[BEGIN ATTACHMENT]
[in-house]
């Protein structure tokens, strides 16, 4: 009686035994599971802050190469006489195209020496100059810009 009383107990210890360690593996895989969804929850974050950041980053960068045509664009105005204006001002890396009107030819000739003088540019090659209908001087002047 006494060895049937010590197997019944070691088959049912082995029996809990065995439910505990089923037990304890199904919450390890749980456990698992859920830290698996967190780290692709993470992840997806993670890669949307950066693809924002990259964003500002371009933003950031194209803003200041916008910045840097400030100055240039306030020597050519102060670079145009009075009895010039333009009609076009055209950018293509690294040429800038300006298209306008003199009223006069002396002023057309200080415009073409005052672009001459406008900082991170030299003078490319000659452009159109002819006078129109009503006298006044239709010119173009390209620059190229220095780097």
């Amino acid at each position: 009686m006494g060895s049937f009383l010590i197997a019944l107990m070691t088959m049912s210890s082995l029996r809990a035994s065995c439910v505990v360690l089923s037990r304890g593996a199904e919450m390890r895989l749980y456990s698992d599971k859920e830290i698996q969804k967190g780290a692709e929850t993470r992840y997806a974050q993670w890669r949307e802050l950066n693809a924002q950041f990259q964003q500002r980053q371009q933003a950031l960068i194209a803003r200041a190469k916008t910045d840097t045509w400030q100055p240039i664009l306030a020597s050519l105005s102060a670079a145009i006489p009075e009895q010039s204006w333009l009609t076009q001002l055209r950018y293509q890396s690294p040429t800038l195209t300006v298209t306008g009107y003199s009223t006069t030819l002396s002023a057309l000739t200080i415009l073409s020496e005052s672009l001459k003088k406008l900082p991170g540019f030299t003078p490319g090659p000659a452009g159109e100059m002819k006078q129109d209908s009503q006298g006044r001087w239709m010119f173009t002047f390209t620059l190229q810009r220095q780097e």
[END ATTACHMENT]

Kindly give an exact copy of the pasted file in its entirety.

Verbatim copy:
[in-house]
């Protein structure tokens, strides 16, 4: 009686035994599971802050190469006489195209020496100059810009 009383107990210890360690593996895989969804929850974050950041980053960068045509664009105005204006001002890396009107030819000739003088540019090659209908001087002047 006494060895049937010590197997019944070691088959049912082995029996809990065995439910505990089923037990304890199904919450390890749980456990698992859920830290698996967190780290692709993470992840997806993670890669949307950066693809924002990259964003500002371009933003950031194209803003200041916008910045840097400030100055240039306030020597050519102060670079145009009075009895010039333009009609076009055209950018293509690294040429800038300006298209306008003199009223006069002396002023057309200080415009073409005052672009001459406008900082991170030299003078490319000659452009159109002819006078129109009503006298006044239709010119173009390209620059190229220095780097």
């Amino acid at each position: 009686m006494g060895s049937f009383l010590i197997a019944l107990m070691t088959m049912s210890s082995l029996r809990a035994s065995c439910v505990v360690l089923s037990r304890g593996a199904e919450m390890r895989l749980y456990s698992d599971k859920e830290i698996q969804k967190g780290a692709e929850t993470r992840y997806a974050q993670w890669r949307e802050l950066n693809a924002q950041f990259q964003q500002r980053q371009q933003a950031l960068i194209a803003r200041a190469k916008t910045d840097t045509w400030q100055p240039i664009l306030a020597s050519l105005s102060a670079a145009i006489p009075e009895q010039s204006w333009l009609t076009q001002l055209r950018y293509q890396s690294p040429t800038l195209t300006v298209t306008g009107y003199s009223t006069t030819l002396s002023a057309l000739t200080i415009l073409s020496e005052s672009l001459k003088k406008l900082p991170g540019f030299t003078p490319g090659p000659a452009g159109e100059m002819k006078q129109d209908s009503q006298g006044r001087w239709m010119f173009t002047f390209t620059l190229q810009r220095q780097e």